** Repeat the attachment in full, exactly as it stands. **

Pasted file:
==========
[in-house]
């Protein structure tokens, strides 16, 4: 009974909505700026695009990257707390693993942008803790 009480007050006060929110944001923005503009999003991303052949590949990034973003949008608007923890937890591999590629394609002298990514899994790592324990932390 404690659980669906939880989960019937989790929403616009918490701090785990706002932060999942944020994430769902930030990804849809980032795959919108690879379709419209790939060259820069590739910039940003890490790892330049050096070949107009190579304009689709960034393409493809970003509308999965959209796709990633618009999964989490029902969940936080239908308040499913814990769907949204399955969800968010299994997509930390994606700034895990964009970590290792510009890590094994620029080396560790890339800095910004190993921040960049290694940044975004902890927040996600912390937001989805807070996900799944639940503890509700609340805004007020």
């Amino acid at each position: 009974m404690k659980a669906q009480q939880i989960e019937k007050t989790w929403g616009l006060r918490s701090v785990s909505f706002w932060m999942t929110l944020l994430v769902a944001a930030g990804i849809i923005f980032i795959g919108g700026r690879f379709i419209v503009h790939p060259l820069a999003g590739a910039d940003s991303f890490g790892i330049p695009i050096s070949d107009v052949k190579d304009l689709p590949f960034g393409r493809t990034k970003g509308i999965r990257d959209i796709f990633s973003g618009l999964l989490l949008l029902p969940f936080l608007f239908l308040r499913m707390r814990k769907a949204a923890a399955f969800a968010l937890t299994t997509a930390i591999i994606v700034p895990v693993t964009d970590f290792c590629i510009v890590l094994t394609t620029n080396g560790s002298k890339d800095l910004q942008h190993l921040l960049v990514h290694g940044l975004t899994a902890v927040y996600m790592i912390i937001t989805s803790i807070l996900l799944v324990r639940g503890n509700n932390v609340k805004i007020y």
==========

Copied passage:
[in-house]
């Protein structure tokens, strides 16, 4: 009974909505700026695009990257707390693993942008803790 009480007050006060929110944001923005503009999003991303052949590949990034973003949008608007923890937890591999590629394609002298990514899994790592324990932390 404690659980669906939880989960019937989790929403616009918490701090785990706002932060999942944020994430769902930030990804849809980032795959919108690879379709419209790939060259820069590739910039940003890490790892330049050096070949107009190579304009689709960034393409493809970003509308999965959209796709990633618009999964989490029902969940936080239908308040499913814990769907949204399955969800968010299994997509930390994606700034895990964009970590290792510009890590094994620029080396560790890339800095910004190993921040960049290694940044975004902890927040996600912390937001989805807070996900799944639940503890509700609340805004007020």
């Amino acid at each position: 009974m404690k659980a669906q009480q939880i989960e019937k007050t989790w929403g616009l006060r918490s701090v785990s909505f706002w932060m999942t929110l944020l994430v769902a944001a930030g990804i849809i923005f980032i795959g919108g700026r690879f379709i419209v503009h790939p060259l820069a999003g590739a910039d940003s991303f890490g790892i330049p695009i050096s070949d107009v052949k190579d304009l689709p590949f960034g393409r493809t990034k970003g509308i999965r990257d959209i796709f990633s973003g618009l999964l989490l949008l029902p969940f936080l608007f239908l308040r499913m707390r814990k769907a949204a923890a399955f969800a968010l937890t299994t997509a930390i591999i994606v700034p895990v693993t964009d970590f290792c590629i510009v890590l094994t394609t620029n080396g560790s002298k890339d800095l910004q942008h190993l921040l960049v990514h290694g940044l975004t899994a902890v927040y996600m790592i912390i937001t989805s803790i807070l996900l799944v324990r639940g503890n509700n932390v609340k805004i007020y």